6 June 2017

How did that come around? – To get away “scot free”

I was reading a social discourse which talked about a certain category of folks getting away “scot free”. Which got me thinking about where could this phrase possible have come from. Of course, it means to “get away without penalty or unpunished” but how do you put a Scot in that?

Some amount of research showed that actually, this has nothing to do with the Scots. Apparently, “scot” refers to taxes. Specifically, 12th century England municipal taxes. And the Anglo Saxon word was “sceot”. But there were similar words at that time – Swedish “scatt”, Danish “scat”, Icelandic “scattur” – all meaning tax. In fact as recently as in 1921, the US Senate Committee on Finance hearings transcripts read “[The common laborer]He is scot free at 40 cents an hour”.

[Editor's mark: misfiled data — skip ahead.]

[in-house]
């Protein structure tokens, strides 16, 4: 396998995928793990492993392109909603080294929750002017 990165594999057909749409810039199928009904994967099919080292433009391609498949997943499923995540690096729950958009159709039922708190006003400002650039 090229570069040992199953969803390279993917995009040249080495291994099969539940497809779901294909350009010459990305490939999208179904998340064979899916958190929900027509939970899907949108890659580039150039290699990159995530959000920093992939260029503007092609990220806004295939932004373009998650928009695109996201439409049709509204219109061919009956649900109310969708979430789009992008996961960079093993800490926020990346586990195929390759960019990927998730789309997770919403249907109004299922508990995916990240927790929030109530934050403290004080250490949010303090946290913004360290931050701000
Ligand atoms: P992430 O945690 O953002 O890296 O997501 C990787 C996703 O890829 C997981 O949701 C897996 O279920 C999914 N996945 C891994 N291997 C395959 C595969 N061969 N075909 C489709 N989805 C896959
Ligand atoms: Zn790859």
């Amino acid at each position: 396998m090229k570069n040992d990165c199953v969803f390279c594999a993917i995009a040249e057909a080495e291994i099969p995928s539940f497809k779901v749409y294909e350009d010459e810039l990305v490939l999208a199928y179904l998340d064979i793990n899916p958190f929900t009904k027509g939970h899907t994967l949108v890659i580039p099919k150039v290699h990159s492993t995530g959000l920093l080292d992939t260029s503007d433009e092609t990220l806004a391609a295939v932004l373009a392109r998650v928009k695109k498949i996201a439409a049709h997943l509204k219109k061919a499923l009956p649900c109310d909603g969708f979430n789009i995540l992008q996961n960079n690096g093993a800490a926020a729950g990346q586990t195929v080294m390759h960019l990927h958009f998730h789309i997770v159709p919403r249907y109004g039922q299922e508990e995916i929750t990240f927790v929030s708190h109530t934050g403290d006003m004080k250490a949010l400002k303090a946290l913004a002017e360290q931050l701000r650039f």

So “scot free” meant escaping without taxation. And all of us agree taxation is an unnecessary punishment 🙂

And that is how “scot free” came around to mean “get away without penalty”.



Posted June 6, 2017 by Rajib Roy in category "Word Play

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